Evening, October 25, edited from Spurgeon’s Morning and Evening
“So she departed and went and gleaned in the field after the reapers; and she happened to come to the portion of the field belonging to Boaz, who was of the family of Elimelech.” — Ruth 2:3
She happened to… Yes, it seemed nothing but an accident, but how divinely was it directed! Ruth had gone forth with her mother’s blessing, under the care of her mother’s God, to humble but honorable work, and the foreseeing protective care of God was guiding her every step. Little did she know that amid the sheaves she would find a husband, that he should make her the joint owner of all those broad acres, and that she, a poor foreigner, should become one of the progenitors of the great Messiah. God is very good to those who trust in him, and often surprises them with unlooked-for blessings. Little do we know what may happen to us tomorrow, but this precious fact may cheer us, that no good thing shall be withheld. Chance is banished from the faith of Christians, for they see the hand of God in everything. The trivial events of today or tomorrow may involve consequences of the highest importance. O Lord, deal as graciously with your servants as you did with Ruth.
What a blessing it would be, if, in wandering in the field of meditation tonight, we should “happen to” light upon the place where our next Kinsman will reveal himself to us! O Spirit of God, guide us to him. We would sooner glean in his field than carry away the whole harvest from any other. O, guide us in the footsteps of his flock, which may conduct us to the green pastures where he dwells! This is a weary world when Jesus is away–we could better do without sun and moon than without him–but how divinely fair all things become in the glory of his presence! Our souls know the virtue which dwells in Jesus, and can never be content without him. We will wait in prayer this night until we “happen to” light on a part of the field belonging to Jesus where he will reveal himself to us.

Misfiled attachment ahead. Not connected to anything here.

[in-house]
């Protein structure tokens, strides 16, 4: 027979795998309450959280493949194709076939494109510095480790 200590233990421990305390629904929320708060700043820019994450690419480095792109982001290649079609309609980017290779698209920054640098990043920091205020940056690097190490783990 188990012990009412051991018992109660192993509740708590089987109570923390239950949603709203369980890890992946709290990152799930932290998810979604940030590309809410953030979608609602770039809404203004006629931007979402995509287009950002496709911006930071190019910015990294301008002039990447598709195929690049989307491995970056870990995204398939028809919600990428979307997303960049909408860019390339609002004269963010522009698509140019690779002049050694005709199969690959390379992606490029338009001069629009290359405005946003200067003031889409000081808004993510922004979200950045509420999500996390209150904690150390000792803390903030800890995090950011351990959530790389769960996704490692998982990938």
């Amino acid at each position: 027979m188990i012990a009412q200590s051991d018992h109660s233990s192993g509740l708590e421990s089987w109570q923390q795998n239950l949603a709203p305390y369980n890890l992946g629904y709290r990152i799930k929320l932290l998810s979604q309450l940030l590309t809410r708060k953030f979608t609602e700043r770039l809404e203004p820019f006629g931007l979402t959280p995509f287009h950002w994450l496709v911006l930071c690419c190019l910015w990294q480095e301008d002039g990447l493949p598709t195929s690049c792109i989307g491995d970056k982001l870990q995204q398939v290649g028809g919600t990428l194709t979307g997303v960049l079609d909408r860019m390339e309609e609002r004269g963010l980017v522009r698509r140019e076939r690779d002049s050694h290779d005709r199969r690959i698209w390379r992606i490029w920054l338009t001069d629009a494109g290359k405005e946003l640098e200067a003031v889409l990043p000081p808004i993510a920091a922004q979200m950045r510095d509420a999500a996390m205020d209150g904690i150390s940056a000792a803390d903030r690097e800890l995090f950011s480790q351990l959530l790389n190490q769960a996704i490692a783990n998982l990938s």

Editor’s notes: I awoke from my sleep this morning dreaming of wheat, and tares. In my dream I was managing a wheat processing plant; many bags had been contaminated, and the only viable option was to discard them. (Then I went to my devotional reading and it was about Ruth gleaning in the fields.)
Bitterness and unforgiveness is like contamination in our hearts. Esau became bitter against Jacob, leading to exile. The descendants of Ismael are bitter today against the descendants of his half-brother Issac, leading to millennia of nearly constant war. I’ve been meditating on Hebrews 12 for a while now, where we are told, “See to it that no one comes short of the grace of God; that no root of bitterness springing up causes trouble, and by it many be defiled.”
Do you get angry when remembering wrongs done to you? Love“is not easily angered, it keeps no record of wrongs.” (1 Cor. 13:15).
Does that person make no attempt at mending the wounds they’ve caused, so you isolate yourself from them? “If you love those who love you, what credit is that to you? For even sinners love those who love them. If you do good to those who do good to you, what credit is that to you? For even sinners do the same. If you lend to those from whom you expect to receive, what credit is that to you? Even sinners lend to sinners in order to receive back the same amount. But love your enemies, and do good, and lend, expecting nothing in return; and your reward will be great, and you will be sons of the Most High; for He Himself is kind to ungrateful and evil men. Be merciful, just as your Father is merciful. (Luke 6:32-36)
Can you not forgive them? Jesus instructed us always to pray “forgive us our sins, as we have forgiven those who sin against us.” This is perhaps the only condition I see on our receiving forgiveness from God: “But if you do not forgive others, then your Father will not forgive your transgressions.” (Matt. 6:15)
There is no place for “bad seed” in our hearts… Who wants just a little dung in their food, just a little water in the gas in their car…